Using a food processor or an immersion blender to puree your soup is an excellent and simple method to change its consistency, making it thicker and silky smooth without adding extra ingredients.
With an immersion blender, you can puree the soup right in the pot or puree the soup in batches in a food processor or blender.
10. Refrigerating The Soup
This method is not that helpful if you want to eat the soup straight away. However, if you cook it in advance, the act of refrigerating pea soup often makes it thicker in consistency.
This is because when liquids are cooled, they tend to solidify and thicken, and the starches and the gelatin will create a stronger bond with each other as they cool, creating a more cohesive structure.
If the soup becomes too thick after refrigerating, add some water when reheating.
11. Adding More Split Peas
Adding more split peas seems like a no-brainer to make the soup thicker; however, this method only works if you add them at the beginning of cooking which unfortunately is not a good time to determine whether your soup is going to be thick enough or too watery.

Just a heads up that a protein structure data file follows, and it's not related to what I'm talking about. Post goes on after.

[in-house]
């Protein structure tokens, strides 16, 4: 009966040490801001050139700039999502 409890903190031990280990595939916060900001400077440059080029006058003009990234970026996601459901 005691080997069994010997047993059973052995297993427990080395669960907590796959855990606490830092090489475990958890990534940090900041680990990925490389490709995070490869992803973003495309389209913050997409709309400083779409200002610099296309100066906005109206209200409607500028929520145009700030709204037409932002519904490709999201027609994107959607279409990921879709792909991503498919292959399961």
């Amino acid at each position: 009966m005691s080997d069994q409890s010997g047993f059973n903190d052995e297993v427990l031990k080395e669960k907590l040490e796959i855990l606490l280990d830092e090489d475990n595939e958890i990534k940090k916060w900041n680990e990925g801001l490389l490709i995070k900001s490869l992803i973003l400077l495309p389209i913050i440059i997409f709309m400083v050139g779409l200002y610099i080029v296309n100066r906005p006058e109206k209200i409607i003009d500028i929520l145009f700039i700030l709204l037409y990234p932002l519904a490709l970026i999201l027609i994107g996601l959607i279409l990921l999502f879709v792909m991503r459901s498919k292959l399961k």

As peas take some time to cook, adding more uncooked and unsoaked dried peas at the end of the cooking time will not going to work, and you may end up with hard and crunchy peas in your meal.
However, this is an excellent method to use ‘in hindsight.’ If the recipe was too watery the first time, why not put in additional peas this time?
Of course, following this logic, you can also just add less liquid if the soup was too watery the first time.
There are many ways to make pea soup thicker. Some methods require additional ingredients such as potatoes, starch, or thick cream, while others only need a change in cooking methods, like cooking longer at low temperatures or pureeing the soup.
No matter which thickening method you choose, with a little effort, you can quite effectively adjust the consistency of your soup.